Zero Waste Week: The lifestyle influencers driving real change

Zero waste

The purpose of Zero Waste Week is to raise awareness about the environmental impact of waste from households, businesses, and organisations. Circular Online spoke to a few of the most insightful voices promoting zero waste lifestyles online to understand how social media can inspire change.

You slowly rise up the outside of the world-famous Oasia Hotel Downtown as a camera drone ascends towards the sky. The red skin wrapped around the tower pops against the backdrop of silver high rises in the heart of Singapore’s dense Central Business District. Over 54 species of plants and trees grow on the outside of the building, their roots fighting for space as they climb the red exterior racing to the summit.

Oasia Hotel Downtown
The Oasia Hotel Downtown as filmed by Going Green Media.

You’re not watching a big-budget documentary but a YouTube video from the Going Green Media channel, where the channel’s hosts visit sustainable buildings around the world – while carbon offsetting their flights, they’d like to add.

Eco-friendly website, Wearth partners with UK brands to sell ethical and eco-friendly contemporary products. Since its launch, the site has found a loyal consumer base of people who want to live more sustainably. Alongside the e-commerce site, Wearth posts content across Instagram, Tik Tok, and Facebook. 

On Wearth’s TikTok account their most popular video, with over 500,000 views, is 15 seconds long and is a simple tip to use the boiling water you’re using to cook pasta to steam vegetables as well, to save water and energy. There’s also a mention of recycling the water to feed her plants.


#eco #duet with @ impleenvironmentalist

♬ Running Up That Hill (A Deal With God) – Kate Bush

Across pretty much every social media channel is content around sustainability and one of the most popular topics to create content around is how to reduce waste. Minimising the waste we produce is something that appeals to climate-conscious people, and is something highlighted in Zero Waste Week.

Zero Waste Week was founded in 2008 by Rachelle Strauss and began as a national campaign in the UK. Over the years, the event has evolved into a worldwide event, registering 56 million participants globally in 2018. In 2022, the campaign is running between 5-9 in September.

Over the week, the campaign will run across different social media channels and on the Zero Waste Week website. The aim of the campaign is to encourage businesses, schools, households, and community groups to participate in the circular economy.

Given the growth of Zero Waste Week, it’s fair to say that more and more people are becoming aware of the concept and how waste impacts the world. One of the reasons for this is the rise in popularity of zero waste influencers across social media channels.

Circular Online spoke to Going Green and Wearth to hear how they’re making a living by trying to make a difference and what they’ve done to cultivate a career online thanks to sustainability.

Going Green

A screenshot from Going Green’s YouTube video: What Is the Most Sustainable City in the World?

Going Green Media aims to film green projects that inspire action. Founded in 2019 by Ben and Ciara, the team at Going Green films sustainable architecture, green projects, and much more all around the world. The pair say they are on a mission to inspire their viewers to help create a greener future.

“We both grew up surrounded by and spending a lot of time in nature in our different parts of the world; Ciara in South Florida and Ben in northern England. 

The pair said they both grew up surrounded by nature and naturally gravitated towards learning about the detrimental impact petroleum- and chemical-based products have on the planet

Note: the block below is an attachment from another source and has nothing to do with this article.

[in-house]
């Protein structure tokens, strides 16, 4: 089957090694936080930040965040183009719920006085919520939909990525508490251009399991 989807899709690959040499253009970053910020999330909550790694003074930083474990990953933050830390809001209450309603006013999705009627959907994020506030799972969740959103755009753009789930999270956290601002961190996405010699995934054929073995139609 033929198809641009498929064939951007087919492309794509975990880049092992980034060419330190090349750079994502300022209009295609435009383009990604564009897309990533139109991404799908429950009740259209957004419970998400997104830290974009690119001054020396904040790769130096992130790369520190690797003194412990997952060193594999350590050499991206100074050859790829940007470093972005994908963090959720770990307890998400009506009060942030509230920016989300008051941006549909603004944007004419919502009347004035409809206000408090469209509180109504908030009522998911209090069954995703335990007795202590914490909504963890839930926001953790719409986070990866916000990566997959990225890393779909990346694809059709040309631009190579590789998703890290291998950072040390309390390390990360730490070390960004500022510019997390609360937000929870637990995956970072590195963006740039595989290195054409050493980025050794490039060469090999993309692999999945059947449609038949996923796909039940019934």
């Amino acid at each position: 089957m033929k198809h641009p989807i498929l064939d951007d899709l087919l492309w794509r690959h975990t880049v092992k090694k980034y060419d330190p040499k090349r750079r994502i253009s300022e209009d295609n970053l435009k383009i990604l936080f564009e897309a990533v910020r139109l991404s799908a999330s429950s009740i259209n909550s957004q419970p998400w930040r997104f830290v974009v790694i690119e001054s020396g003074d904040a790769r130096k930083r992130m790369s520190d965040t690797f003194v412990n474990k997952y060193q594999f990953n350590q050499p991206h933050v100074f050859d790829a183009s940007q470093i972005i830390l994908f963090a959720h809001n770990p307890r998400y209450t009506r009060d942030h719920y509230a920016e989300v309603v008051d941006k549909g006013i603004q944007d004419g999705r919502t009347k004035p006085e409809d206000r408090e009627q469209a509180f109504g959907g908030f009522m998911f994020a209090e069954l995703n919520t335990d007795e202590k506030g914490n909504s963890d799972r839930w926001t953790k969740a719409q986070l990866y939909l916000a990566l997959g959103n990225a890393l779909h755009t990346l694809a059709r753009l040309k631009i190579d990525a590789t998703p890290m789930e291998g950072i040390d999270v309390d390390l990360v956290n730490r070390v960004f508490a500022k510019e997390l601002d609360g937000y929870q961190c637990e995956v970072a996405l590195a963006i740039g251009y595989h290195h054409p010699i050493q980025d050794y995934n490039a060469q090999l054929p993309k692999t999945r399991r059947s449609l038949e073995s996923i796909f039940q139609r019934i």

“Especially with Ciara growing up on the ocean, over the years, she noticed how much rubbish would wash up on the beach, found floating atop the water, and would be choking sea life.

“Another thing in recent years that has further reinforced our belief in living low-waste or zero-waste lives is our vegan lifestyles. One thing people don’t often understand about being vegan is that it’s beneficial for more than just our health and the animals, but it also saves an enormous amount of resources like water, crops, electricity, and more from being wasted to produce one small piece of an animal.”

Over the last (combined) 13 years, we’ve really done everything we can to generate as little waste as possible.

The pair explained that when Ben started the Going Green channel in 2019 he wanted to show people the positive impact sustainable architecture is having on the planet, which is what he was studying at university at the time. 

Then, upon Ciara joining the business in 2020, after meeting via Instagram, they both realised that there was so much more potential to cover the diverse aspects and opportunities in the field of sustainability. 

“We also really wanted to be a positive voice, and not focus so much on the doom and gloom of the world. 

“Of course, it’s important to educate yourself on the facts and the truth about what’s being done to our world, but we really wanted to emphasise the fact that there are people and businesses out there working their hardest to make a difference either globally or even just within their local communities. 

“From this, we hope that more and more people will continue to get involved with green projects, or even start their own.”

When I asked the pair if social media is an effective tool for conveying how to reduce waste, they replied: “Definitely!”

“A lot of people today consume media and news in short bursts, so we think that social media is a great tool to start a conversation with. Often with only 60 seconds or so, we can’t tell a whole story, so that’s another way YouTube is such an effective, free tool for anyone to learn from longer-form content.

“We have also learned a lot of tips and tricks for just about anything on social media platforms like Instagram, so when it comes to specifically looking for zero waste living tips, there are thousands of videos and creators to choose from. Especially if you’re looking for more specific things like zero waste cleaning hacks or zero waste recipes!”

After watching and engaging with Going Green’s content we were interested to hear if the content creators felt their viewers were more conscious. Given the content showcases breathtaking landscapes and, sometimes, dream holiday destinations, I wondered whether the viewers were looking for wish fulfilment or education on zero waste.

A lot of people today consume media and news in short bursts, so we think that social media is a great tool to start a conversation with.

Going Green definitely thinks their viewers behave more sustainability.